Do you think it’s difficult to sell LTCI? Maybe you’re approaching the wrong person.
Think about the person who will provide the care if Medicaid doesn’t, and there isn’t enough money for their loved one to go into a suitable care facility or to pay for home care. In many states, adult children are required to help their parents financially if they have the means to do so. This often means it is the adult female children who will end up providing an exhausting level of care. As a result, these are the people you might want to approach.
When you approach them, ask a few simple questions:
Do you think Medicare pays for your aging parents’ long-term care needs? (Answer: Only if it’s medically necessary care, and then only after a three-night hospital stay—not just three days.)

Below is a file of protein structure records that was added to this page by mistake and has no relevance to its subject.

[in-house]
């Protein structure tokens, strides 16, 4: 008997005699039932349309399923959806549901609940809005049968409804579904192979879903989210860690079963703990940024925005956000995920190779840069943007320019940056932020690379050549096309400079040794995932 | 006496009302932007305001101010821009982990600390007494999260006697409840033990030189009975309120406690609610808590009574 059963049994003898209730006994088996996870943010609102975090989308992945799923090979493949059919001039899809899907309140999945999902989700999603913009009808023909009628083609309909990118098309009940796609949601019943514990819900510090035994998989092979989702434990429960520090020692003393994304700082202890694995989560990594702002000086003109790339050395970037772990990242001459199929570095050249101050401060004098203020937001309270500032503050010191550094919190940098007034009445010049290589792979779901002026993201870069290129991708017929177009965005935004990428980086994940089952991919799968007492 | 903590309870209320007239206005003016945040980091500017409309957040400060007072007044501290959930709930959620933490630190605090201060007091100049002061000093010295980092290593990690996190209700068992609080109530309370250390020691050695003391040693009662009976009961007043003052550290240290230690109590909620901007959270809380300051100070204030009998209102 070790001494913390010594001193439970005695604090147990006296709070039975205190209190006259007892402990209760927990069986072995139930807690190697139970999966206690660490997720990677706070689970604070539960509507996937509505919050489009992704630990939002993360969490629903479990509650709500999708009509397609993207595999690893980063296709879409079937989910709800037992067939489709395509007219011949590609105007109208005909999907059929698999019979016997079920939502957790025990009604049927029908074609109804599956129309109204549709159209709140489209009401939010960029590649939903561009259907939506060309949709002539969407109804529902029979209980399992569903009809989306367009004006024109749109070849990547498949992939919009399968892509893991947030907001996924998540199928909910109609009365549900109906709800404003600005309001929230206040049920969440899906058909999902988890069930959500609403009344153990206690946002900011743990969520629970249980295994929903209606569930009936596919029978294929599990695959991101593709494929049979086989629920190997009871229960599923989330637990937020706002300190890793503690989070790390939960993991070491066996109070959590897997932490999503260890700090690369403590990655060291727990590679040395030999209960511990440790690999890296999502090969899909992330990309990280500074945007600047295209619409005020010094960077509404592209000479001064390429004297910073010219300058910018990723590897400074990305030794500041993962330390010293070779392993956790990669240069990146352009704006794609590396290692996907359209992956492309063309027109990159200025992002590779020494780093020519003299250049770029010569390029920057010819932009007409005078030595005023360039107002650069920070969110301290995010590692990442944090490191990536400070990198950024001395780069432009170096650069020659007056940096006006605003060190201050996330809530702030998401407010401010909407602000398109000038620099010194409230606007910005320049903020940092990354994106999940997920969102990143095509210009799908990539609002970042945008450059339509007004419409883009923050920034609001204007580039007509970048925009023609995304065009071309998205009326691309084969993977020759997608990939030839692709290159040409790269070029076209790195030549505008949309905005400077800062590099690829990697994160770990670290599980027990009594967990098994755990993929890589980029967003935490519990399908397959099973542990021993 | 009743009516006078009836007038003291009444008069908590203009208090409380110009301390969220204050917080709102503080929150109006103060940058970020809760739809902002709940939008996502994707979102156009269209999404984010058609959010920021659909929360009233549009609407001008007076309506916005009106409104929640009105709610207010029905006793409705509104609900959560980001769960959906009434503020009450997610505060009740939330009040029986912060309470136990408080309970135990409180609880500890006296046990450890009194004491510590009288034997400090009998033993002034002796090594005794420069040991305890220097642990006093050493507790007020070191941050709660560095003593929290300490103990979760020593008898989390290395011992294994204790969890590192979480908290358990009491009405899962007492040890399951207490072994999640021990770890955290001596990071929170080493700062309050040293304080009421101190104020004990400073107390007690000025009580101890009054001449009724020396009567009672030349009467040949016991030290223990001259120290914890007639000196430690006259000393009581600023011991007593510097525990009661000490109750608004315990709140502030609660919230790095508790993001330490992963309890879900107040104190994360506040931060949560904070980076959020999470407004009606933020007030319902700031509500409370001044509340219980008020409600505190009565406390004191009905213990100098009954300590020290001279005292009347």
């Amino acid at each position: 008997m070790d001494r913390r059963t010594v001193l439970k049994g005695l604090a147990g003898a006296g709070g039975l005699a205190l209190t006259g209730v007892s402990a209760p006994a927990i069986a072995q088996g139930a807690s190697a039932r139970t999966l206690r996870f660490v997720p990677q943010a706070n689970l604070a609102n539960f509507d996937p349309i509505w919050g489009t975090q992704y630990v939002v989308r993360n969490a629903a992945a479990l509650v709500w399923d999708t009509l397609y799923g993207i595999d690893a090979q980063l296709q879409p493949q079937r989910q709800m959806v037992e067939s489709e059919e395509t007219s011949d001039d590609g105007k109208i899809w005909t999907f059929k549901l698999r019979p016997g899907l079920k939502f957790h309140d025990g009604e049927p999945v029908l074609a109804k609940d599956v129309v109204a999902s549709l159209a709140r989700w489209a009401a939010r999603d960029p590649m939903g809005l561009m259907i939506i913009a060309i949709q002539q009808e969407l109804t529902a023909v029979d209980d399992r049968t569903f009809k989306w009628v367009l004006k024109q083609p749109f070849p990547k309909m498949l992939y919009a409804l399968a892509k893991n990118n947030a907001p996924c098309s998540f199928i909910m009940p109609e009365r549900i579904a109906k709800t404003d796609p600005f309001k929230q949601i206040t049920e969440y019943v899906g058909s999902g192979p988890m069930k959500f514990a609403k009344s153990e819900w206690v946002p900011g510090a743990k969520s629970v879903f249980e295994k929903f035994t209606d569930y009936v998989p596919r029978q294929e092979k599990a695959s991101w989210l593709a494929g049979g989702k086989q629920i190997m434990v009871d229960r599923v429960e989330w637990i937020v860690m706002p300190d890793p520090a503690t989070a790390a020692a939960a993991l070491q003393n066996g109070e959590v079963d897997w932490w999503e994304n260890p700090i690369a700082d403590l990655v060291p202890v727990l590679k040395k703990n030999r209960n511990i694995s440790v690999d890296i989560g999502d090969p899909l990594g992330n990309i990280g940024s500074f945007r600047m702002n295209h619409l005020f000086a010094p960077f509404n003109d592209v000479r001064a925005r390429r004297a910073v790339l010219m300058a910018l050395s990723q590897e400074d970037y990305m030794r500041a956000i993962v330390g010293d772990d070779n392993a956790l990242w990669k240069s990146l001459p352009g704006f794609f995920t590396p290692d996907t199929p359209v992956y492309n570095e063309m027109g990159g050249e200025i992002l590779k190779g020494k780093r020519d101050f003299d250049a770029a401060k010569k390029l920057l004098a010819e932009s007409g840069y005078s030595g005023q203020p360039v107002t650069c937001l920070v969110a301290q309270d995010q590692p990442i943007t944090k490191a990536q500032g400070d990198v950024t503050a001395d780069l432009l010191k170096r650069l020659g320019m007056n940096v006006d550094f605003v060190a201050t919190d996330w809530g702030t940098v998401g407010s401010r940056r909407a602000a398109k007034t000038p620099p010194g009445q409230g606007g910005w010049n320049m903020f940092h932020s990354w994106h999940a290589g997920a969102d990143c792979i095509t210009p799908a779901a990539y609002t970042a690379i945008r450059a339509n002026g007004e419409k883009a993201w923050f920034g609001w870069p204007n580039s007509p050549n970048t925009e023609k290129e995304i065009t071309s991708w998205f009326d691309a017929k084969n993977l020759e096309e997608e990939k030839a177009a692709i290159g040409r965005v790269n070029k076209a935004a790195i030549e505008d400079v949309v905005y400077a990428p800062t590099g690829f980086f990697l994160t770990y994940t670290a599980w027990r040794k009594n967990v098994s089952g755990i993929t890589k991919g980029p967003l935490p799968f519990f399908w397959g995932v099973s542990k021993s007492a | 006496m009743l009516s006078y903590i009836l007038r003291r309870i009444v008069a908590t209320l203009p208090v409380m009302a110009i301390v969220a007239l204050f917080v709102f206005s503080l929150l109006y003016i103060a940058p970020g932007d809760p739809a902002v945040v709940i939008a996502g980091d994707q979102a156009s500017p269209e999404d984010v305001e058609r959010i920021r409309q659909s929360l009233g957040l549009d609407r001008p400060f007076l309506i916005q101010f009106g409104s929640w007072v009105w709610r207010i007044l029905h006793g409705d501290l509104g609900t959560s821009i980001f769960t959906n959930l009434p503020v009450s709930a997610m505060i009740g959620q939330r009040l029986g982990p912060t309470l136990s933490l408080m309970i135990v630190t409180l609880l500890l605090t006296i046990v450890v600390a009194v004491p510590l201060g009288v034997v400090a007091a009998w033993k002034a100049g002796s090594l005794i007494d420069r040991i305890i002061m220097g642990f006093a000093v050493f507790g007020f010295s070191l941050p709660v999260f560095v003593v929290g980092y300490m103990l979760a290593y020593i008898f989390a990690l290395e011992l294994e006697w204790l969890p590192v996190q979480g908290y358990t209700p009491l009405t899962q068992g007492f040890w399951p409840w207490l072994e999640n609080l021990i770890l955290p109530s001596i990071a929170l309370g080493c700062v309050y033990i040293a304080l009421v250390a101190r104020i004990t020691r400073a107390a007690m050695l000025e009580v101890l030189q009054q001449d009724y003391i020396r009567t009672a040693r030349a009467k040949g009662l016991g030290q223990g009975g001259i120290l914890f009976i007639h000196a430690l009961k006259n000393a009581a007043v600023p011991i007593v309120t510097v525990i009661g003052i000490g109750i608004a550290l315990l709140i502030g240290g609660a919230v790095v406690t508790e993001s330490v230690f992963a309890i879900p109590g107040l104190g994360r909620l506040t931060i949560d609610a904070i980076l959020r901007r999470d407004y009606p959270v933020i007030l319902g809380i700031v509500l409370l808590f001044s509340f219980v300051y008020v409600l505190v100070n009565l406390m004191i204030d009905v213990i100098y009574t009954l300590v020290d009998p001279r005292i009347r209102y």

Do your parents want to be separated and assigned a roommate in order to have Medicaid pay for nursing home care—assuming they even qualify financially?
Are you financially or physically able to care for your aging parents?
These are three issues many prospects have not thought about and making them aware can go a long way toward making the sale.
Janet Arrowood is the managing director of The Write Source, Inc. Contact her at TheWriteSource@earthlink.net.